Farmers Grow Worried as Kasich Eyes Them for Lake Erie Cleanup

From Environment & Energy Report

June 22, 2018

By Alex Ebert

Voluntary programs to curb the fertilizers feeding toxic algae blooms in Lake Erie have failed, and now Ohio’s Republican governor is pushing a bill to clamp down on farmers ahead of a lawsuit seeking federal standards instead.

Gov. John Kasich is floating proposed legislation that would empower the state Agriculture Department to impose farm-by-farm nutrient plans to minimize runoff into rivers that flow into Lake Erie. If the state’s Republican-led Legislature balks, Kasich will consider issuing new regulations through executive order instead, Ohio EPA spokeswoman Heidi Griesmer told Bloomberg Environment June 20.

Lake Erie experienced significant algal blooms in recent years, including in 2013 and 2014 when people got sick from drinking water in the Toledo, Ohio, area. Kasich’s plan comes as environmental groups are suing the federal Environmental Protection Agency to force it to impose federal standards to limit the amount of phosphorus washing into the lake. The governor’s push threatens to pit the Republican against the state’s farmers, who favor voluntary programs instead and argue they’re already heavily regulated.

But those programs haven’t worked, Ohio EPA Director Craig Butler said in June 19 testimony before a House committee. The state EPA doesn’t have the authority to regulate farms, which contributed 80 percent of the commercial fertilizer that flows into Lake Erie. Kasich’s proposed bill would direct the Agriculture Department to establish rules for “watersheds in distress.” That would require nutrient management plans that address fertilizer use by farms in Lake Erie’s watersheds.

Growing Backlash

That plan already faces opposition from farmers and some members of Kasich’s own party.

“Our position has been that there is a lot of good voluntary stuff happening and we want to see that continue,” said Christopher Henney, president and CEO of Ohio AgriBusiness Association, whose members supply and apply fertilizer for Ohio farms.

Nearly 2 million acres of Ohio farmland in the Western Lake Erie basin are already under the supervision of retailers who follow procedures to minimize runoff, Henney told Bloomberg Environment June 20. The industry also supported Ohio’s laws to limit application of fertilizer in some adverse weather conditions.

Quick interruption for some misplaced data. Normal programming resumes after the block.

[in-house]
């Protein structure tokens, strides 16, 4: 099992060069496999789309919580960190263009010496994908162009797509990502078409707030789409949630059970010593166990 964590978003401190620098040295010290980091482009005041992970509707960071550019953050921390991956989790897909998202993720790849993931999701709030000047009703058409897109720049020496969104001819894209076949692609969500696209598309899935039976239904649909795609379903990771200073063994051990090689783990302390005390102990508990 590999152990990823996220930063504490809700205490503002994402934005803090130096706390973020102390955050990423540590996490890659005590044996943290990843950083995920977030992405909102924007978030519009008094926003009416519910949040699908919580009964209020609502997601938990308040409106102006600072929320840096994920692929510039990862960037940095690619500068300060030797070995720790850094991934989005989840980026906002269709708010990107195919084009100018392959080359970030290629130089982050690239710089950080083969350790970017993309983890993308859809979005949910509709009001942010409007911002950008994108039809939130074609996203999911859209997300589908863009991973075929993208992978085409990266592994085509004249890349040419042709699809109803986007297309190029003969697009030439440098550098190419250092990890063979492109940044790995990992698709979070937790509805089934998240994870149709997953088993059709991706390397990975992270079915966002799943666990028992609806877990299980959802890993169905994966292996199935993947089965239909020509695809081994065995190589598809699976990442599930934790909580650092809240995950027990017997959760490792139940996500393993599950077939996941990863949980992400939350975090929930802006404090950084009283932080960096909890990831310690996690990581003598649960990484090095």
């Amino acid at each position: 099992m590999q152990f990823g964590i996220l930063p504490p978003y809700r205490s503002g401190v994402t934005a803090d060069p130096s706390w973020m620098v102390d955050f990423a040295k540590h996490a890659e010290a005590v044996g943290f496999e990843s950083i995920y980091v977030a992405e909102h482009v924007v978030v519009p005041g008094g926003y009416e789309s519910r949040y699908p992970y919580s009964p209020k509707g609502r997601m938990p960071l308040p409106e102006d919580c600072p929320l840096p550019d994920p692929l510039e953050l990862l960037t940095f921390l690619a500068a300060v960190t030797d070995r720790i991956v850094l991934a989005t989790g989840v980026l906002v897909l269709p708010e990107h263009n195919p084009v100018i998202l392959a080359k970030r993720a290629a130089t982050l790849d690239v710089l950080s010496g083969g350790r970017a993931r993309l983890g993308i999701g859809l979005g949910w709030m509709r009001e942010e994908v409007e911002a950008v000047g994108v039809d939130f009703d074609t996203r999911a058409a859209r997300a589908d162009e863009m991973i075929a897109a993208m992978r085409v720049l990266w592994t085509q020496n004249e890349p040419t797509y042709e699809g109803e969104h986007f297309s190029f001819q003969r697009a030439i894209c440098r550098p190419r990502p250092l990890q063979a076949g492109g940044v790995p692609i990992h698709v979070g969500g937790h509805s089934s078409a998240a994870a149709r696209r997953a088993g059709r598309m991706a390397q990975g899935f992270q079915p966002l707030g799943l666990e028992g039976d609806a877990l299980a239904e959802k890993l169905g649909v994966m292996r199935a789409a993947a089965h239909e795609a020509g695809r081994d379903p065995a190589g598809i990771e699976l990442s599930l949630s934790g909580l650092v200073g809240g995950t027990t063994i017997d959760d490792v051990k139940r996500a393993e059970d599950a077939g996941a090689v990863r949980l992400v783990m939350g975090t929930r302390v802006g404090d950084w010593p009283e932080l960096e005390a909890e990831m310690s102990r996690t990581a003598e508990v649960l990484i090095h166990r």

“We’re all concerned about what things would come down from the U.S. EPA or Ohio EPA or whoever,” he said. “We don’t understand where all these nutrients come from, and we also know that a big part of it is more frequent heavy rain events.”

Instead of more regulation, legislators are getting behind increased funding for voluntary projects that will help farmers reduce runoff. One bill, which passed a House committee unanimously June 20, would provide $20 million for voluntary programs.

Voluntary measures can reduce phosphorus runoff “even without new regulations, if we provide more support, more incentives for the agriculture community,” Sen. Randy Gardner (R), who sponsored similar legislation in the Senate, testified June 20.

“Whether you believe we should have more regulation and mandates or don’t, I would argue that in either scenario, additional funding and additional investment is necessary,” he said.

Lawsuit Could Force Standards

Despite the opposition, new requirements could come to Ohio farmers anyway if environmental advocates win a lawsuit to force the federal EPA to set standards known as total maximum daily loads (TMDL) for phosphorus washing into Lake Erie.

The Environmental Law & Policy Center, which brought the case in the U.S. District Court for the Northern District of Ohio, argues federal runoff standards are needed to clean up the lake. Those requirements could take many forms, Howard Learner, president of the Environmental Law & Policy Center, told Bloomberg Environment June 12.

“It can be a combination of prohibiting the spread of manure on frozen or wet fields; it can be a requirement that agricultural operations install filter strips, sometimes called buffer strips, that reduce runoff.”

While the group backs Kasich’s efforts, any executive action the governor might take could be just as easily undone by his successor in 2019. That’s why the Legislature or the the EPA needs to act, Leaerner said.

“We’re not going to criticize Gov. Kasich if he adopts executive orders. That’s in the right direction. But the actions have to be sufficient to solve the problem,” he said.

However, the state said federal standards are unnecessary because Ohio has already committed reducing phosphorus pollution in Lake Erie by 40 percent as part a pact other Great Lakes governments.

Imposing federal runoff standards wouldn’t be a silver bullet for algal blooms, Jack Irvin, senior director of state and national affairs for the Ohio Farm Bureau, said. Many other waterbodies in northern Ohio are already deemed to be impaired by the EPA. Nutrient limits are being written for them as well.

“We’re talking about 1 pound of phosphorus per acre which is the problem. That’s roughly a mason jar of fertilizer over a football field,” he said. ""This is a complex system, and it’s not going to be a quick turnaround.”